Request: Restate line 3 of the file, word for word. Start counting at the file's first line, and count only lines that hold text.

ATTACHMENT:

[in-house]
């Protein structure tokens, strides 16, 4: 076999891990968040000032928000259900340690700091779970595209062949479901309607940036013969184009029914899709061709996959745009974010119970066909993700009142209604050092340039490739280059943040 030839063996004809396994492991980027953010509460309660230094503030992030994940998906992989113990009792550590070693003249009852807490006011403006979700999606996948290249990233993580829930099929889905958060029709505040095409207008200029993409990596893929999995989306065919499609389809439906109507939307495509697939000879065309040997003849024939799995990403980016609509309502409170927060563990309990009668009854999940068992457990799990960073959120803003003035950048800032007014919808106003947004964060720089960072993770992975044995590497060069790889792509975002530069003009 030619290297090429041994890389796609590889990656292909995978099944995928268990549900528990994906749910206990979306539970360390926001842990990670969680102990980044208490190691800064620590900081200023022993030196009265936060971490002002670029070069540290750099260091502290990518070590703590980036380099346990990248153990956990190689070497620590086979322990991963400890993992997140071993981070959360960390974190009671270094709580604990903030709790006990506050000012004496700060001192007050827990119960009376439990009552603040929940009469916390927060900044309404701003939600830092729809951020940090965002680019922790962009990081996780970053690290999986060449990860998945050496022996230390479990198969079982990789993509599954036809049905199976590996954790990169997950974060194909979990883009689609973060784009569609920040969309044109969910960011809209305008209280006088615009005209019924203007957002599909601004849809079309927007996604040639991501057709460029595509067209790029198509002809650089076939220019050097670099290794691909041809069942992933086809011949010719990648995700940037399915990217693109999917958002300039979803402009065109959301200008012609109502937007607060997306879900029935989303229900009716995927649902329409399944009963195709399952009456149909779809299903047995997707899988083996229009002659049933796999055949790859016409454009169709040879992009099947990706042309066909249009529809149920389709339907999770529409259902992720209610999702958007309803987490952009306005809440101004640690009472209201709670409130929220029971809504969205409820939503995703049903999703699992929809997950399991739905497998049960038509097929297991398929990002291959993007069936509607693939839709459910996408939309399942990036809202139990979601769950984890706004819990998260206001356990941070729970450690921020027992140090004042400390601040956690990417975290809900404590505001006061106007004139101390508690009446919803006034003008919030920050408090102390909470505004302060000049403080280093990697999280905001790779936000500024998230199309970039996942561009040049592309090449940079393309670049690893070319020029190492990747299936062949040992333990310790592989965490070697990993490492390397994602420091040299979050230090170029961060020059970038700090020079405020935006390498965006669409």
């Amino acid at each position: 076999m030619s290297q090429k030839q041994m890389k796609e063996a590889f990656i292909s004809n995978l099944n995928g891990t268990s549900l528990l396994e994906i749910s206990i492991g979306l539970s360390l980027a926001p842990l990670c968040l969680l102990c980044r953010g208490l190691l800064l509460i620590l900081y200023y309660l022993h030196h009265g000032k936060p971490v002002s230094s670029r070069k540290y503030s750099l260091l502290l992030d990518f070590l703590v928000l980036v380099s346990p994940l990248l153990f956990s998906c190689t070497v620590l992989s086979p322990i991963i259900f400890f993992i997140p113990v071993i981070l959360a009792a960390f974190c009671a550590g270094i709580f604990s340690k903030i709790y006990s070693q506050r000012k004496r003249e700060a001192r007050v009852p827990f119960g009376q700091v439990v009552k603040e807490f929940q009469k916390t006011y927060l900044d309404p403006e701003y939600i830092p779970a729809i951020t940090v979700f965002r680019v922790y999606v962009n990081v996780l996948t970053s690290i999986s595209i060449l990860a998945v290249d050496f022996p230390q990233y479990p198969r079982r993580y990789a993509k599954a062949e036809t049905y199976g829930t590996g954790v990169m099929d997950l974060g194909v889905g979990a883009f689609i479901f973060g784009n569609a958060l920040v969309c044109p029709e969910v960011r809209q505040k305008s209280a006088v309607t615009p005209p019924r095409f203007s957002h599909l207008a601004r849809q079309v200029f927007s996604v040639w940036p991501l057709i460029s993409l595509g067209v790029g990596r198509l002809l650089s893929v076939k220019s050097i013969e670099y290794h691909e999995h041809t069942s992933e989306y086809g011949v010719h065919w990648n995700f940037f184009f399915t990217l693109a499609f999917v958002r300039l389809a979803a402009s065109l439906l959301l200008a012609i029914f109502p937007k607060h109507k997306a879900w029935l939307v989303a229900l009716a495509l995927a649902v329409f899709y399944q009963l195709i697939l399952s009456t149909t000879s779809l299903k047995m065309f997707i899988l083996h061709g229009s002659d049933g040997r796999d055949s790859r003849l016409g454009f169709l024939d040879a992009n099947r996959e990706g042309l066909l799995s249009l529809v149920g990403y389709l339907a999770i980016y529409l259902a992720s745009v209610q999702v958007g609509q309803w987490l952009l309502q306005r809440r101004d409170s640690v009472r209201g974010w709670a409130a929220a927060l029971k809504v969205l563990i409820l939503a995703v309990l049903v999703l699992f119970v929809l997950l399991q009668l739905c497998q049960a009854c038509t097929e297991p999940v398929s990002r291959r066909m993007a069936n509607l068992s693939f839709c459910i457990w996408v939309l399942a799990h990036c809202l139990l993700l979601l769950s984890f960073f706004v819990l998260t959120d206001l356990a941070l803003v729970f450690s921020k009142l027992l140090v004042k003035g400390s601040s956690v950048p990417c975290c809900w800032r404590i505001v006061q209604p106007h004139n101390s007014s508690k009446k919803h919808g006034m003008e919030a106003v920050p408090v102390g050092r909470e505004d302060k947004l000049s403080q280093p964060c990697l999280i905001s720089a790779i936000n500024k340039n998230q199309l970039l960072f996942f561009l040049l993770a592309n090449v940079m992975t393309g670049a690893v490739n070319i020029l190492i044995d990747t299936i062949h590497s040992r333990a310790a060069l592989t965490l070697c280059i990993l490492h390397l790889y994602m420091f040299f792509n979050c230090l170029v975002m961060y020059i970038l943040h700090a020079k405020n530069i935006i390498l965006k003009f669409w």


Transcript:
């Amino acid at each position: 076999m030619s290297q090429k030839q041994m890389k796609e063996a590889f990656i292909s004809n995978l099944n995928g891990t268990s549900l528990l396994e994906i749910s206990i492991g979306l539970s360390l980027a926001p842990l990670c968040l969680l102990c980044r953010g208490l190691l800064l509460i620590l900081y200023y309660l022993h030196h009265g000032k936060p971490v002002s230094s670029r070069k540290y503030s750099l260091l502290l992030d990518f070590l703590v928000l980036v380099s346990p994940l990248l153990f956990s998906c190689t070497v620590l992989s086979p322990i991963i259900f400890f993992i997140p113990v071993i981070l959360a009792a960390f974190c009671a550590g270094i709580f604990s340690k903030i709790y006990s070693q506050r000012k004496r003249e700060a001192r007050v009852p827990f119960g009376q700091v439990v009552k603040e807490f929940q009469k916390t006011y927060l900044d309404p403006e701003y939600i830092p779970a729809i951020t940090v979700f965002r680019v922790y999606v962009n990081v996780l996948t970053s690290i999986s595209i060449l990860a998945v290249d050496f022996p230390q990233y479990p198969r079982r993580y990789a993509k599954a062949e036809t049905y199976g829930t590996g954790v990169m099929d997950l974060g194909v889905g979990a883009f689609i479901f973060g784009n569609a958060l920040v969309c044109p029709e969910v960011r809209q505040k305008s209280a006088v309607t615009p005209p019924r095409f203007s957002h599909l207008a601004r849809q079309v200029f927007s996604v040639w940036p991501l057709i460029s993409l595509g067209v790029g990596r198509l002809l650089s893929v076939k220019s050097i013969e670099y290794h691909e999995h041809t069942s992933e989306y086809g011949v010719h065919w990648n995700f940037f184009f399915t990217l693109a499609f999917v958002r300039l389809a979803a402009s065109l439906l959301l200008a012609i029914f109502p937007k607060h109507k997306a879900w029935l939307v989303a229900l009716a495509l995927a649902v329409f899709y399944q009963l195709i697939l399952s009456t149909t000879s779809l299903k047995m065309f997707i899988l083996h061709g229009s002659d049933g040997r796999d055949s790859r003849l016409g454009f169709l024939d040879a992009n099947r996959e990706g042309l066909l799995s249009l529809v149920g990403y389709l339907a999770i980016y529409l259902a992720s745009v209610q999702v958007g609509q309803w987490l952009l309502q306005r809440r101004d409170s640690v009472r209201g974010w709670a409130a929220a927060l029971k809504v969205l563990i409820l939503a995703v309990l049903v999703l699992f119970v929809l997950l399991q009668l739905c497998q049960a009854c038509t097929e297991p999940v398929s990002r291959r066909m993007a069936n509607l068992s693939f839709c459910i457990w996408v939309l399942a799990h990036c809202l139990l993700l979601l769950s984890f960073f706004v819990l998260t959120d206001l356990a941070l803003v729970f450690s921020k009142l027992l140090v004042k003035g400390s601040s956690v950048p990417c975290c809900w800032r404590i505001v006061q209604p106007h004139n101390s007014s508690k009446k919803h919808g006034m003008e919030a106003v920050p408090v102390g050092r909470e505004d302060k947004l000049s403080q280093p964060c990697l999280i905001s720089a790779i936000n500024k340039n998230q199309l970039l960072f996942f561009l040049l993770a592309n090449v940079m992975t393309g670049a690893v490739n070319i020029l190492i044995d990747t299936i062949h590497s040992r333990a310790a060069l592989t965490l070697c280059i990993l490492h390397l790889y994602m420091f040299f792509n979050c230090l170029v975002m961060y020059i970038l943040h700090a020079k405020n530069i935006i390498l965006k003009f669409w």